My point is that, yes, you can take this or that medication to counteract this or that symptom, but there's no medication to make things better with your family and friends, or get your job back, or get you out of jail.

I was one of the smartest, so I thought, with my 174 IQ and seeming invincibility. I managed to stay out of trouble for YEARS because I was very resourceful and knew how to make omelets without breaking too many eggs. But, it was like, at some point I looked back and I had eaten a **** ton of omelets and had a massive trail of egg shells behind me. And beyond that, all of my, well, I might as well keep with the analogy, all of my breakfast chefery caught up with me. Just last year I had to spent 4 months in jail for a situation 3 years prior, and I seriously made out. I should have gotten like a bunch of years for the massive chase i took police on and for all of the drugs i had on me, but I got 18 months probation. And I thought it was funny when I got a warrant for violating it. And then I thought I was smart when the feds raided my apartment two days after I moved out. And I kept thinking that I was getting away with stuff because I never had to pay the piper. But all of the while, horrible stuff was happening.

You may never experience these problems and you may feel like you were smarter than the average bear. But I assure you, as certain as the sun will rise tomorrow, opiates will eventually get hold and tear your life apart, so for the love of dog, be careful homey! Sometimes it's not a bad idea to feel a little pain when you're withdrawling so you associate it with a bad thing, not just a thing.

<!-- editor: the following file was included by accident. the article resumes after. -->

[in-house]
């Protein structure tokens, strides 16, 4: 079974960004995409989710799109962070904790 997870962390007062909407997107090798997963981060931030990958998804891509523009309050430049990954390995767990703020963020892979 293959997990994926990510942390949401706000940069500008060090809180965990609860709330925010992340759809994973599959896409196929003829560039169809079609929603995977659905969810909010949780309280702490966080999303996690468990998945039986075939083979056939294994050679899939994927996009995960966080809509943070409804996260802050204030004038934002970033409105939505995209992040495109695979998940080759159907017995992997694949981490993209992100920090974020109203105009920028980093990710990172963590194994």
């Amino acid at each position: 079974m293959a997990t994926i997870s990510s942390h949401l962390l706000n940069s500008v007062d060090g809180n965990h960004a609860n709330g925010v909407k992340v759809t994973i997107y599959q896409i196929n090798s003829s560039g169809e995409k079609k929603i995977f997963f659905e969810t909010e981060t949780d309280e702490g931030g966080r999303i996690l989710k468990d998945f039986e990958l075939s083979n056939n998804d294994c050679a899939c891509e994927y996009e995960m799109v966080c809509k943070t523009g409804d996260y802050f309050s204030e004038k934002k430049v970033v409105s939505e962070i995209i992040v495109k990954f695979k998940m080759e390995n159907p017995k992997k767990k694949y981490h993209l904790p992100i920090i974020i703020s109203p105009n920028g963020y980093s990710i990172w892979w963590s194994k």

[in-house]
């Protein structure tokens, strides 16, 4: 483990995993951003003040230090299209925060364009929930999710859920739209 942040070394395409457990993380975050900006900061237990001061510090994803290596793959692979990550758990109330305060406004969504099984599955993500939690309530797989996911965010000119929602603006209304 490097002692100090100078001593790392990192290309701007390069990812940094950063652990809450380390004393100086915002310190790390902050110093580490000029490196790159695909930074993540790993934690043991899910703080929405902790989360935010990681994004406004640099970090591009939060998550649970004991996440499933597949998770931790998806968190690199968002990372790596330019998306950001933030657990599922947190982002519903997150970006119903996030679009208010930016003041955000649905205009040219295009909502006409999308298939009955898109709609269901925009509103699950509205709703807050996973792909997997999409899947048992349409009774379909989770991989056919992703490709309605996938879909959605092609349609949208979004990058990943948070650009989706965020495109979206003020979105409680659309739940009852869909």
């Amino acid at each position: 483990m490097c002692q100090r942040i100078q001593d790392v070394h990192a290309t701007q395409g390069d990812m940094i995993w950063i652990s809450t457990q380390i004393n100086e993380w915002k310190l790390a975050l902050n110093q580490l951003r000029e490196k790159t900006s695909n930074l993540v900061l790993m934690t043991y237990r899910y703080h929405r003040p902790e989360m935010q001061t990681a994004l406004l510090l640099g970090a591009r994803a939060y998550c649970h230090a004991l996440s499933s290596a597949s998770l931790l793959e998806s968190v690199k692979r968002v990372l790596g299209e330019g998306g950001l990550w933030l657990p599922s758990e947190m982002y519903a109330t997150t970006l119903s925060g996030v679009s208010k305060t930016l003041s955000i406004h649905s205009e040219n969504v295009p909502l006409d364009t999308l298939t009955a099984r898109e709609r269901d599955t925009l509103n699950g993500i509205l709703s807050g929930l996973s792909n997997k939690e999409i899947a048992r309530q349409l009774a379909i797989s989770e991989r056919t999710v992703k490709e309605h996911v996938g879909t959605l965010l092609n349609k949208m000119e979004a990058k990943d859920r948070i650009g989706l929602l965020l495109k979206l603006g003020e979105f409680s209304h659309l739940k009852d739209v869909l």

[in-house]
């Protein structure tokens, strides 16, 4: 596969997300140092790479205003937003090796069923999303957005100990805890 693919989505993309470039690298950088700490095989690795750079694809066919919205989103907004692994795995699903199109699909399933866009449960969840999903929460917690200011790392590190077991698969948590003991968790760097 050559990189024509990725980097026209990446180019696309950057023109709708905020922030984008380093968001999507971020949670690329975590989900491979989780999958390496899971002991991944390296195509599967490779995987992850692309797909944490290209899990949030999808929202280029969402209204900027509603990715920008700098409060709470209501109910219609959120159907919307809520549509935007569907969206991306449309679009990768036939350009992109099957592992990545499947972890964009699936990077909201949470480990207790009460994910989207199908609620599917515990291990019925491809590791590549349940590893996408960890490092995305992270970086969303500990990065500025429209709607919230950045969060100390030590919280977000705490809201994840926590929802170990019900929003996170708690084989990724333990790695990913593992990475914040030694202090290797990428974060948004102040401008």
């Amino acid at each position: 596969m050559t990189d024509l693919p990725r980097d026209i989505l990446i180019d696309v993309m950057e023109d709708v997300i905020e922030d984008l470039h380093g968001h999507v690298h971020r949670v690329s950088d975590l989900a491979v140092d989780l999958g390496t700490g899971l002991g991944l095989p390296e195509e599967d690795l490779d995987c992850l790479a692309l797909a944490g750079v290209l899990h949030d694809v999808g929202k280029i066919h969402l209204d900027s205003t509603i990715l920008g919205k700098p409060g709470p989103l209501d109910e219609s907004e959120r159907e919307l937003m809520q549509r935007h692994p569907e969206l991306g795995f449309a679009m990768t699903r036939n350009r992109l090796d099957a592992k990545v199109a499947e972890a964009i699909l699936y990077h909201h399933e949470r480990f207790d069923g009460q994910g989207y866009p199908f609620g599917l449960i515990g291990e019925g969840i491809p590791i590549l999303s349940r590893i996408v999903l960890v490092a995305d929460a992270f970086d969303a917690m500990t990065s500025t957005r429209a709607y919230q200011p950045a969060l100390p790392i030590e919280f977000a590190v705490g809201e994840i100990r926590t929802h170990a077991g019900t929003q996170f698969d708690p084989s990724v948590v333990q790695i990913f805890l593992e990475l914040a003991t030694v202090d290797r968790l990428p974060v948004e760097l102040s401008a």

sebastianprada
04-30-14, 07:50 PM
You should talk to a doctor about the feasibility and safety of using benzodiazepines, and imidazopyridines to withdraw from opiates. I personally think you are taking a wrong approach, and you are risking secondary and far-more damaging addictions. If I was you I would stick to painkillers and xanax, and slowly lower the intake of the former one, if that's your plan. Seeing a substance-abuse psychologist for 16-weeks will help you immensely. Best desires.

Raven Poe
05-01-14, 01:28 AM
Droppa-thanks for the advice, and for reading this-same to you Sebastian!
Droppa, I too was a heroin addict only for 2 years, 16-18 years old, (yeah dint ask were my parents were, father divorced living on the other side of the earth with his new family, wheread I grew up with mommy who worked 12 hours a day to support us, and other than than she was in bed getting rested. Both my parents have had a rough childhood, so have I, which is the only reason why I have understanding towards my parents lack of attention or affection. As psychologist Maslow, a humanistic/optimistic philosopher, has stated over and over, a human must first fulfil his own soul and then he us ready to face the world .Anyhow, I don't even know how I git into this :)